Indy aged, and so did the world. In the fourth installment of the Indiana Jones franchise, Indy (Harrison Ford) is embroiled in the controversy of the day, Soviet Communism. It's 1957, and Indy is prisoner of a Soviet paranormal researcher named Irina Spalko (Cate Blanchett), who's snooping around Roswell, New Mexico.
If you know anything about Roswell, you may discern where all of this is going. Indy winds up on an adventure that will re-introduce the love of his life, Marion (Karen Allen), to the storyline and will include stories of conquistadors searching for El Dorado.
Indy escapes his Soviet captors, but his experience with them makes him suspect to the FBI. Agents "debrief" him, which leads to dismissal from his teaching job. He tries to find a new job, but meets Mutt Williams (Shia LaBeouf), who has a letter that takes Indy in search of the crystal skull, which will unlock the mysteries of parapsychology. The letter leads to Peru, possibly El Dorado, and a crazy colleague played by John Hurt.
In the past three installments, the focus has been on metaphysics. "Raiders of the Lost Ark," "The Temple of Doom" and "The Last Crusade" are all stories with a theological angle to them. This installment focuses on science fiction, and the goal of those involved is more secular than sacred. And it may be better said that the secular is now sacred.
Spalko is an atheist. She doesn't want faith, but knowledge. Her mantra is "I want to know." There is no faith here, except a faith that the human mind is more sacred and divine than any book, stone or being. She believes she has the power to know what people think based on study and reason.
Indy is part of this, and it seems he's forgotten his past experiences. He stated in the first movie that archeology is not the search for truth, but facts. Yet, truth turned up in his adventures—but not this one.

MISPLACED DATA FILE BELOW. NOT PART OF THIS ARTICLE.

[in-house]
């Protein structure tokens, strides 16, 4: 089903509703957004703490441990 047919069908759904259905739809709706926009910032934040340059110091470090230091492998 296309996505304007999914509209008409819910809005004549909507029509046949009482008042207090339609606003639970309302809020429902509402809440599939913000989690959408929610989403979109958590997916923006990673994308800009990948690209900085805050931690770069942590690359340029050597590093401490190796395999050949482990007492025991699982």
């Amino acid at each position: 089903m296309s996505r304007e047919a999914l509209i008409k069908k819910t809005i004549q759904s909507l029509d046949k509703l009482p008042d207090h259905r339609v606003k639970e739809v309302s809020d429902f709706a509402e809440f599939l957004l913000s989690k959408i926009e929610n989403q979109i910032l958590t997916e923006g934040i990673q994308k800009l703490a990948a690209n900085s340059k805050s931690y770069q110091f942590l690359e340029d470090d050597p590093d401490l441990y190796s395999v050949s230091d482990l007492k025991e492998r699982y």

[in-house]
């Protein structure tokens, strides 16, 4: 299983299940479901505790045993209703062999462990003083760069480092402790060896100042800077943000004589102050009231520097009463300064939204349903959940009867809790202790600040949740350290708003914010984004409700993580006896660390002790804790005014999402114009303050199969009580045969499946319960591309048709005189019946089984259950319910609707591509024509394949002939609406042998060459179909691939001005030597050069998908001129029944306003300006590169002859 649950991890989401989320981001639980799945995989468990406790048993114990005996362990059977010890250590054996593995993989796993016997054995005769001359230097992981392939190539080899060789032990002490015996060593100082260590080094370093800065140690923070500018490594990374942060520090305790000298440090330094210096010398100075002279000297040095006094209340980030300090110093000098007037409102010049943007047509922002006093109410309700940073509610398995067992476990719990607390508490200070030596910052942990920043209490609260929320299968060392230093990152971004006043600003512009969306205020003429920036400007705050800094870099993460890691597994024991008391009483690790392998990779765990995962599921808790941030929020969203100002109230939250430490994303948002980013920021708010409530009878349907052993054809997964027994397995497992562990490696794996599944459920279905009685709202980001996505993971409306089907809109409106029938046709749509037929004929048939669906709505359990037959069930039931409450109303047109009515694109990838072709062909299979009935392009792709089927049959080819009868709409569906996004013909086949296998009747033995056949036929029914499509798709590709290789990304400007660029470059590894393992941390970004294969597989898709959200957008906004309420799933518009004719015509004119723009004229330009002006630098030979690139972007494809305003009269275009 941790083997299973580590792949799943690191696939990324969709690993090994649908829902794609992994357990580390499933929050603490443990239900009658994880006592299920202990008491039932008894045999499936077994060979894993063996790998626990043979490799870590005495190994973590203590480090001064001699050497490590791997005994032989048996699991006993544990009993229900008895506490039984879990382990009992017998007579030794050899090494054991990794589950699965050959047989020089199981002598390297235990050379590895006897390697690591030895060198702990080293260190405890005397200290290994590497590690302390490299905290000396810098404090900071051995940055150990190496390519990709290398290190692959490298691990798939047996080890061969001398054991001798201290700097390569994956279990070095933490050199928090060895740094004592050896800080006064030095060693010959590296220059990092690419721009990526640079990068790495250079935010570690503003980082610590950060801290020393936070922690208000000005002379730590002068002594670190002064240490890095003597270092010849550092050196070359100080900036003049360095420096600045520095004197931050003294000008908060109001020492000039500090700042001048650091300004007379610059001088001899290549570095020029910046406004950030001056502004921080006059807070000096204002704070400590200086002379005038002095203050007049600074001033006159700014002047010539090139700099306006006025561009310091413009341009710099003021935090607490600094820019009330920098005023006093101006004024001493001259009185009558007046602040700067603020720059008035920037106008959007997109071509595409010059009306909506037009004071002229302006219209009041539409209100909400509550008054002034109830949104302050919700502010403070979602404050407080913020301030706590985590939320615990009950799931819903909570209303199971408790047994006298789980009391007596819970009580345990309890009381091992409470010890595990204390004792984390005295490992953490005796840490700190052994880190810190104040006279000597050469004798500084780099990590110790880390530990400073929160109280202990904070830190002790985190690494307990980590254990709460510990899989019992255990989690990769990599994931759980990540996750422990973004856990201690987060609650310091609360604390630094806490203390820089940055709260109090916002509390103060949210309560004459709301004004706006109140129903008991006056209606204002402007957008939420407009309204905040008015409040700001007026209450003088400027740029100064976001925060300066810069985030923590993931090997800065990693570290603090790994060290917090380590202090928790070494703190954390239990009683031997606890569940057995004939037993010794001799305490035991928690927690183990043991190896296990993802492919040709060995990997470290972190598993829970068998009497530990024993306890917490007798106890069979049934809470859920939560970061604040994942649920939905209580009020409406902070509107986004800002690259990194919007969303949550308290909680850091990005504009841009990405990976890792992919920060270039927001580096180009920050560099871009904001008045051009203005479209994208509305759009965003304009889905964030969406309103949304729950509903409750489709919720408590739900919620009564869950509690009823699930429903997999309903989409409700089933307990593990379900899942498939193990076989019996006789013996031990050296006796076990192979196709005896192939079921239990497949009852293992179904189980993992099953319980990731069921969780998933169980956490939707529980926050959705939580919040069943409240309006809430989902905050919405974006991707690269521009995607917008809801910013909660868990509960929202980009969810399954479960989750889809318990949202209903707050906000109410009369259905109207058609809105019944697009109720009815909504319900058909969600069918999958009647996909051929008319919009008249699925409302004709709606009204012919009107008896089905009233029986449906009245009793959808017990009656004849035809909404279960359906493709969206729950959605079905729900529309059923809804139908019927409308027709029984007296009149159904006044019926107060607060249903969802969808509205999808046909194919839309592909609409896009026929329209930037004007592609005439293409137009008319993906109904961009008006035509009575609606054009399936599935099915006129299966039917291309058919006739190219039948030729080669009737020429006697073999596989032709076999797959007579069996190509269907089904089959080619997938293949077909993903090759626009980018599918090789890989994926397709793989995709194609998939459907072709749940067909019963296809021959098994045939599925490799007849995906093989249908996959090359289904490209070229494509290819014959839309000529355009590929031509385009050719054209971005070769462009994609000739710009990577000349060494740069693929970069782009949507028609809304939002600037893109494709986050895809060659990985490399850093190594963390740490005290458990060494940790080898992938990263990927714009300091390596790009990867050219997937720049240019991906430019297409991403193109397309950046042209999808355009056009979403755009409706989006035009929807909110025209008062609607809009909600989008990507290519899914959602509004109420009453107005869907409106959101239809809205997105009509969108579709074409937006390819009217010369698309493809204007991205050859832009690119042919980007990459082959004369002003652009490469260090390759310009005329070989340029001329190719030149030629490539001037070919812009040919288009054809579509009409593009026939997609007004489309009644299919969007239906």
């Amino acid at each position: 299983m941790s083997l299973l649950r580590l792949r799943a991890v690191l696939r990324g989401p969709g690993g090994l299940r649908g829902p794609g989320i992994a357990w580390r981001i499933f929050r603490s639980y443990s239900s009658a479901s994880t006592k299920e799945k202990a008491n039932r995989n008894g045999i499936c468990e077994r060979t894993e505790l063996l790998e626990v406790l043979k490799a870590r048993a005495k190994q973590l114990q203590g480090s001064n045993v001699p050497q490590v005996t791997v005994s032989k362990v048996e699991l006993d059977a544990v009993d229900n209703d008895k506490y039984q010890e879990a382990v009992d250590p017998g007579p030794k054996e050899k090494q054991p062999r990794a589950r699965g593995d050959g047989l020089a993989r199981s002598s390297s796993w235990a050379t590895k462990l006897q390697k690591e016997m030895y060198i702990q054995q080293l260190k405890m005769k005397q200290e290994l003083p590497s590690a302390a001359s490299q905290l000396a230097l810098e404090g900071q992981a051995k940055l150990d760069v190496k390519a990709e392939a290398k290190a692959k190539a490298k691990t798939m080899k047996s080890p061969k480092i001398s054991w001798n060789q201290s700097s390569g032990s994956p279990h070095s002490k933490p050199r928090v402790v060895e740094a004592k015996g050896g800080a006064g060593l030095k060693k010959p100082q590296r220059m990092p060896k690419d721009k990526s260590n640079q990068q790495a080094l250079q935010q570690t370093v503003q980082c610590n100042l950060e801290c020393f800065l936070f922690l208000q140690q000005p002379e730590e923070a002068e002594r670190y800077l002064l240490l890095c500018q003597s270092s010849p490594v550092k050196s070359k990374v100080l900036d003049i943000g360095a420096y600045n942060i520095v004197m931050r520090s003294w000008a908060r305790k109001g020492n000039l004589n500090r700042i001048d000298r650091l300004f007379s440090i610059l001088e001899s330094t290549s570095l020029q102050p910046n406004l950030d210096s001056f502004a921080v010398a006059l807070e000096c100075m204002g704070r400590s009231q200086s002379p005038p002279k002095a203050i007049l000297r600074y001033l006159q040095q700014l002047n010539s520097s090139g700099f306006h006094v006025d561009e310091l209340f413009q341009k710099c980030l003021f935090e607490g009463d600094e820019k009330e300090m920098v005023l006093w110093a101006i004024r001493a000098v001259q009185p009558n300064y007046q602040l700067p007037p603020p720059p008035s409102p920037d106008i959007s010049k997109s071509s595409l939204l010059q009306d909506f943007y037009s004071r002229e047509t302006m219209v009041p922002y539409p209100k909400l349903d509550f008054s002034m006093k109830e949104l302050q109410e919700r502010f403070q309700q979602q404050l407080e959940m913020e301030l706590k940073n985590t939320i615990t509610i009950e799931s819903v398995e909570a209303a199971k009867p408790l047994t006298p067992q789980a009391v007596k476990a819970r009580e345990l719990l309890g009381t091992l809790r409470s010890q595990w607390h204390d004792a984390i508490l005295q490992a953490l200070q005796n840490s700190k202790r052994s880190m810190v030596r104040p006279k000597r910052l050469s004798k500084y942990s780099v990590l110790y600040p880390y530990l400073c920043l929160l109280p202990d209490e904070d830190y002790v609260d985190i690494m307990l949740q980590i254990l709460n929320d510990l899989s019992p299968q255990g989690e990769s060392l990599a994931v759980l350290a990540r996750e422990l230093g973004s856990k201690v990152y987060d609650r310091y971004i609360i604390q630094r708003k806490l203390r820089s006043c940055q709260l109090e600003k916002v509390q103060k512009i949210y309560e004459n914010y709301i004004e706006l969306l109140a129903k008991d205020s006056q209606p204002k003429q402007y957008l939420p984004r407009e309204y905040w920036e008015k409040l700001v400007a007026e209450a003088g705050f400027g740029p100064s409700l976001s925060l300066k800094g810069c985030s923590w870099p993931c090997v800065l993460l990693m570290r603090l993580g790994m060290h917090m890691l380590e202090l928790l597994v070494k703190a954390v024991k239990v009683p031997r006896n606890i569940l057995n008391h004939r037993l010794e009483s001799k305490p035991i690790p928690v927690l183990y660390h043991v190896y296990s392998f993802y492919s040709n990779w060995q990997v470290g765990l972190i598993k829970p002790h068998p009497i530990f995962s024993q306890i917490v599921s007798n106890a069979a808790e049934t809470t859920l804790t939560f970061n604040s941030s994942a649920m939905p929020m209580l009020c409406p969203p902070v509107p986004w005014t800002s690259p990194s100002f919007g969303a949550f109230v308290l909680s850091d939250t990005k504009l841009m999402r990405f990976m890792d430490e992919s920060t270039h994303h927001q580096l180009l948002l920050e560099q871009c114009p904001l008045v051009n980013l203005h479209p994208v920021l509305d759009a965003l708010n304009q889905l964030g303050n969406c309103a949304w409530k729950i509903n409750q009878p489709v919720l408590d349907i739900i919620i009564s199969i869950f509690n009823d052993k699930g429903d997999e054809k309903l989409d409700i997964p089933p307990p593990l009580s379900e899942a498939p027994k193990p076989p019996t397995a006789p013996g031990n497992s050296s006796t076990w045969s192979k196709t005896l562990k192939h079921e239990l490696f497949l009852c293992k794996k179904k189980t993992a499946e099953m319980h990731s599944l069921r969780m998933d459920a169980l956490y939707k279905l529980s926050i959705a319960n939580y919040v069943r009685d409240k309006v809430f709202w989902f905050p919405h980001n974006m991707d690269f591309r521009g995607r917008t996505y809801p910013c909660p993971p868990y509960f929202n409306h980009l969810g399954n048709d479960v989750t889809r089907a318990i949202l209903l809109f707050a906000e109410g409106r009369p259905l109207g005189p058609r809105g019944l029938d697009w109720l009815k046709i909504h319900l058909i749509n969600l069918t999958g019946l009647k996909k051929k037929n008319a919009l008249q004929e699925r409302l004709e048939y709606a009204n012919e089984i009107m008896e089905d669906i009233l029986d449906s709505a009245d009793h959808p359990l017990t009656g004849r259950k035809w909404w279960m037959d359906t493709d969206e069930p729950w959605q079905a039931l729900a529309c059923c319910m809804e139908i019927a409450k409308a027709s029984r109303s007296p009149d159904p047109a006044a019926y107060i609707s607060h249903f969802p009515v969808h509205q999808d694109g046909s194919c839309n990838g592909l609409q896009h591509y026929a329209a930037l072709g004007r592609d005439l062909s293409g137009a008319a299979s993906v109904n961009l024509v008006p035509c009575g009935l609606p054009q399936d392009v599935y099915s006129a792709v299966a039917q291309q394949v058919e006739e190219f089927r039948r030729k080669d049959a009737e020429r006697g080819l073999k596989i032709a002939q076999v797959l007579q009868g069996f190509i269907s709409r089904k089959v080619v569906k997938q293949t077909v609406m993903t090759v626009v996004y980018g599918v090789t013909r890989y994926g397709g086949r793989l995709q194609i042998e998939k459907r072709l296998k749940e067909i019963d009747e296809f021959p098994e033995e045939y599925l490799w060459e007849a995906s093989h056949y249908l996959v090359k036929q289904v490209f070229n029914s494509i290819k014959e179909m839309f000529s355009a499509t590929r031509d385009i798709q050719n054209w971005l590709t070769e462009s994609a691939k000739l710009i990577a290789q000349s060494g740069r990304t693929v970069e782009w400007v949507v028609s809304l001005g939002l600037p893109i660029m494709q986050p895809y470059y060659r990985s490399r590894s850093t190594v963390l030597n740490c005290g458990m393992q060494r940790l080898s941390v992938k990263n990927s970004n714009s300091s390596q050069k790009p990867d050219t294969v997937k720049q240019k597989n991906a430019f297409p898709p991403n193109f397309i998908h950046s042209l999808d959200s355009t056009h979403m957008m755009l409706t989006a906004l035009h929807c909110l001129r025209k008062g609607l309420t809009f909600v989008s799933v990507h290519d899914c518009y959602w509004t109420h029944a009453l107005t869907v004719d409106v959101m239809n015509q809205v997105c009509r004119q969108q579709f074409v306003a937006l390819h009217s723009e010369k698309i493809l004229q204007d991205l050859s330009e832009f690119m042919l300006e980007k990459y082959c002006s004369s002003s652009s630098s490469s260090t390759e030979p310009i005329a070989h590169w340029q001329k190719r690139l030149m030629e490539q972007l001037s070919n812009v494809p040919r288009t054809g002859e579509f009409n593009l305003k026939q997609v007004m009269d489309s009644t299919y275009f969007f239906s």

The morality of this story is one of modernity. It reflects the belief that science and technology are the ways to salvation. We cannot depend on what is divine to save us; we will instead be saved by secular knowledge, such as paranormal and psychic research.
This is not a bad movie, just not a good Indiana Jones movie. It's contrived in its telling, and the desire to "pay homage" to the movies of the past gets in the way of the storytelling. The movie doesn't look as "alive" as its predecessors.
We read that Ford did more stunts in this movie than any of the others. That doesn't cover for the fact that it seems he does not know who the character is. He is no longer the worldly adventurer, but a world-weary professor of archeology in some university.
For purists of the franchise, this movie will feel like the recent "Star Wars" movies. Much is familiar, but the tone and timbre seems off, making us long for what was ...
Mike Parnell is pastor of Beth Car Baptist Church in Halifax, Va.
MPAA Rating: PG-13 for adventure violence and scary images.
Director: Steven Spielberg
Writer: David Koepp
Cast: Indiana Jones: Harrison Ford; Irina Spalko: Cate Blanchett; Marion Ravenwood: Karen Allen; Mutt Williams: Shia LaBeouf; George "Mac" McHale: Ray Winstone; Professor Oxley: John Hurt; Dean Charles Stanforth: Jim Broadbent.
The movie's official Web site is here.